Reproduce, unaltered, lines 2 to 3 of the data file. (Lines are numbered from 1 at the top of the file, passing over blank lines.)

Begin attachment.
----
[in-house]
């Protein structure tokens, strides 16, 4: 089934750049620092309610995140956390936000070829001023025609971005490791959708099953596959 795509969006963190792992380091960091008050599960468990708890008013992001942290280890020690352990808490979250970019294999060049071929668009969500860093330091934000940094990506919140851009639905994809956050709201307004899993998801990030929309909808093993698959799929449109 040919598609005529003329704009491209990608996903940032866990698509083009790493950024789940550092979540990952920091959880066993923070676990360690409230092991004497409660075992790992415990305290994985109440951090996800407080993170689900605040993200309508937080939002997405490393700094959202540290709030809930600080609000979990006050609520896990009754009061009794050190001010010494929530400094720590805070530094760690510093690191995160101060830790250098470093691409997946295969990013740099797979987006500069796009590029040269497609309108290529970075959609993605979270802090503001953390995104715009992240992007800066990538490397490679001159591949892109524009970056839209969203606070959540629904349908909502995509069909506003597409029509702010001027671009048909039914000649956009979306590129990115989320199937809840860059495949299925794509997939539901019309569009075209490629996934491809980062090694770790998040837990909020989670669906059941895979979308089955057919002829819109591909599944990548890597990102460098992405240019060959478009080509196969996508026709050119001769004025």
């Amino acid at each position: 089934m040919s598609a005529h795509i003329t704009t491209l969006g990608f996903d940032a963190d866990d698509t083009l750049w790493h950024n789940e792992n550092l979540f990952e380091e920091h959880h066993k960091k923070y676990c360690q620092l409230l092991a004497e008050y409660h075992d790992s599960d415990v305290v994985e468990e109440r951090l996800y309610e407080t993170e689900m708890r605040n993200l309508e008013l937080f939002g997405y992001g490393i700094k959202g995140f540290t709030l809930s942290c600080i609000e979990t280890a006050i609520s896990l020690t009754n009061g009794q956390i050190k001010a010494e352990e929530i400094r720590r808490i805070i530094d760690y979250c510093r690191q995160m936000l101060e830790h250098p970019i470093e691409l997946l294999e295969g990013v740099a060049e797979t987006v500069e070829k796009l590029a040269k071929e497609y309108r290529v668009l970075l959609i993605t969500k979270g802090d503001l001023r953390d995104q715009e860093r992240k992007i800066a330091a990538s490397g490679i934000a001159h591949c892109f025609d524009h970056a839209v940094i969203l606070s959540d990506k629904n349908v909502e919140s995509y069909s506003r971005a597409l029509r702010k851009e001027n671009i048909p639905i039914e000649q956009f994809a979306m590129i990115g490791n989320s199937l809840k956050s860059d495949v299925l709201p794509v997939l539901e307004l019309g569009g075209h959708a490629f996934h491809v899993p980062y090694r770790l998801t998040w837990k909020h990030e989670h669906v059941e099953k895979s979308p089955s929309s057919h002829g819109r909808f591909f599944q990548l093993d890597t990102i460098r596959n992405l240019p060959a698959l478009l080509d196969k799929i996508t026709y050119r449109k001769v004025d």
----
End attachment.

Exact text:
């Protein structure tokens, strides 16, 4: 089934750049620092309610995140956390936000070829001023025609971005490791959708099953596959 795509969006963190792992380091960091008050599960468990708890008013992001942290280890020690352990808490979250970019294999060049071929668009969500860093330091934000940094990506919140851009639905994809956050709201307004899993998801990030929309909808093993698959799929449109 040919598609005529003329704009491209990608996903940032866990698509083009790493950024789940550092979540990952920091959880066993923070676990360690409230092991004497409660075992790992415990305290994985109440951090996800407080993170689900605040993200309508937080939002997405490393700094959202540290709030809930600080609000979990006050609520896990009754009061009794050190001010010494929530400094720590805070530094760690510093690191995160101060830790250098470093691409997946295969990013740099797979987006500069796009590029040269497609309108290529970075959609993605979270802090503001953390995104715009992240992007800066990538490397490679001159591949892109524009970056839209969203606070959540629904349908909502995509069909506003597409029509702010001027671009048909039914000649956009979306590129990115989320199937809840860059495949299925794509997939539901019309569009075209490629996934491809980062090694770790998040837990909020989670669906059941895979979308089955057919002829819109591909599944990548890597990102460098992405240019060959478009080509196969996508026709050119001769004025």
């Amino acid at each position: 089934m040919s598609a005529h795509i003329t704009t491209l969006g990608f996903d940032a963190d866990d698509t083009l750049w790493h950024n789940e792992n550092l979540f990952e380091e920091h959880h066993k960091k923070y676990c360690q620092l409230l092991a004497e008050y409660h075992d790992s599960d415990v305290v994985e468990e109440r951090l996800y309610e407080t993170e689900m708890r605040n993200l309508e008013l937080f939002g997405y992001g490393i700094k959202g995140f540290t709030l809930s942290c600080i609000e979990t280890a006050i609520s896990l020690t009754n009061g009794q956390i050190k001010a010494e352990e929530i400094r720590r808490i805070i530094d760690y979250c510093r690191q995160m936000l101060e830790h250098p970019i470093e691409l997946l294999e295969g990013v740099a060049e797979t987006v500069e070829k796009l590029a040269k071929e497609y309108r290529v668009l970075l959609i993605t969500k979270g802090d503001l001023r953390d995104q715009e860093r992240k992007i800066a330091a990538s490397g490679i934000a001159h591949c892109f025609d524009h970056a839209v940094i969203l606070s959540d990506k629904n349908v909502e919140s995509y069909s506003r971005a597409l029509r702010k851009e001027n671009i048909p639905i039914e000649q956009f994809a979306m590129i990115g490791n989320s199937l809840k956050s860059d495949v299925l709201p794509v997939l539901e307004l019309g569009g075209h959708a490629f996934h491809v899993p980062y090694r770790l998801t998040w837990k909020h990030e989670h669906v059941e099953k895979s979308p089955s929309s057919h002829g819109r909808f591909f599944q990548l093993d890597t990102i460098r596959n992405l240019p060959a698959l478009l080509d196969k799929i996508t026709y050119r449109k001769v004025d």